Amid more doping allegations and probes, Lance Armstrong battles back
Lance Armstrong, seven-time Tour de France champion, faces new allegations from a teammate that he failed a 2001 drug test, and a grand jury probe. He has long said, 'Where's the proof?'
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"Tyler Hamilton is a confessed liar in search of a book deal – and he managed to dupe 60 Minutes, the CBS Evening News, and new anchor Scott Pelley,” wrote Mark Fabiani, Armstrong’s spokesman, on the website Facts4Lance.com. “Most people, though, will see this for exactly what it is: More washed-up cyclists talking trash for cash.”Skip to next paragraph
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Armstrong’s camp is doing more than issuing press releases. The former cyclist has lawyered-up. He has hired Washington, D.C., Patton Boggs attorney Robert Luskin, who defended Bush political adviser Karl Rove in the investigation surrounding the leak of a CIA officer’s name. In an interview with AM Law Daily, Mr. Luskin predicted that efforts by the US Justice Department to obtain Armstrong’s French drug tests would come up dry.
"I think what they're going to find in France is French fries and no evidence against Lance," Luskin told AM Law Daily on May 21.
Armstrong has much at stake. He is one of the most admired athletes, in part because he beat cancer in 1996 and return to racing. A year later, he formed the Lance Armstrong Foundation to help other people diagnosed with cancer. It has raised millions of dollars and is active today, especially for its Livestrong.org presence, an online resource for cancer survivors.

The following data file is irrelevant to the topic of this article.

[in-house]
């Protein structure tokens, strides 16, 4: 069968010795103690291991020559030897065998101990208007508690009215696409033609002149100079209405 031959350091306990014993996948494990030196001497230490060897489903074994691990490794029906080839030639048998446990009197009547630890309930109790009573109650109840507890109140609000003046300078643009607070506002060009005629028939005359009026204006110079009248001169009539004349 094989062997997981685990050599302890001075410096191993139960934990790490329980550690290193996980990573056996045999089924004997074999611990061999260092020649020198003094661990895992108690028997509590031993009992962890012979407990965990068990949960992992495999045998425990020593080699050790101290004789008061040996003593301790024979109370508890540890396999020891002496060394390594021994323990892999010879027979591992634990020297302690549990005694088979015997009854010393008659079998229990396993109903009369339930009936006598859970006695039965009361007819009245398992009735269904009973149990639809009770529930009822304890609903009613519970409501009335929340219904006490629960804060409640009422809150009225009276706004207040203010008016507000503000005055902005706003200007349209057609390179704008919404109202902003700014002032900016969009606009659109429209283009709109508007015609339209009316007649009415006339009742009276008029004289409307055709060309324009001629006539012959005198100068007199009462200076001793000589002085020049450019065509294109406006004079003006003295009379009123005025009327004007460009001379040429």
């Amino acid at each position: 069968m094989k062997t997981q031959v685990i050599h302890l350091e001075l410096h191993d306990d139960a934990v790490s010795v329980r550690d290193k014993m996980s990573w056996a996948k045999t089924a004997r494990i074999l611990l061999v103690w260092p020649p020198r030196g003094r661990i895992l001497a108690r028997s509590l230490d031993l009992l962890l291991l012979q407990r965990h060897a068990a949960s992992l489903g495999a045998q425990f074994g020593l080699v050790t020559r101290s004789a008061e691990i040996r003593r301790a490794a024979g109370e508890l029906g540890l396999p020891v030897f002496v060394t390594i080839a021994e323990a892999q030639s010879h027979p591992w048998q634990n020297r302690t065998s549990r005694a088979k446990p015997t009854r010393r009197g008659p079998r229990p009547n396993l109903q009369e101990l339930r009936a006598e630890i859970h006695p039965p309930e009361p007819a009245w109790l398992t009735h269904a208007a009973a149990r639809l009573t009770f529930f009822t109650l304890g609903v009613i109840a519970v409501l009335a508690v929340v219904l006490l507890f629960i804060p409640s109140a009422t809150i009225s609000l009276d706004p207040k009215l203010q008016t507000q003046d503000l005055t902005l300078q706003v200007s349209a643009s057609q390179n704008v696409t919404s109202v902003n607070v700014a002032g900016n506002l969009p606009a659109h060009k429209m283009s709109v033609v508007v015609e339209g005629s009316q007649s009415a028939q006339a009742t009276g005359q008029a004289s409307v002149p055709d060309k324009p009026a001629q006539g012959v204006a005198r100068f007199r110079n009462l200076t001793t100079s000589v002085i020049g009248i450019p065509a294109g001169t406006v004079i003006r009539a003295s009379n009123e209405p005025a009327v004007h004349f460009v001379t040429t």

“You don’t want to tear down an icon,” says Dan Lebowitz, executive director of the Sport in Society center at Northeastern University in Boston. “He is someone who has stood for American values of overcoming great odds and obstacles and standing up for a cause that benefits many.”
However, if the allegations of illicit drug use are true, “We want to call him out on that issue, says Mr. Lebowitz. ”Cheating to get to the highest level is not commendable.”
A lot of money is at stake. Armstrong takes in about $20 million a year in endorsement money from companies such as Nike, Coca Cola, and Subaru, estimates Mr. Rishe. If Armstrong were to lose in a trial, Rishe says there is a “good chance” some of his sponsors would leave.
“It would depend on how deep the rabbit hole goes,” he says. “He might lose maybe 25 percent to 50 percent if he was ever outed.”
IN PICTURES: Scenes from the 2010 Tour de France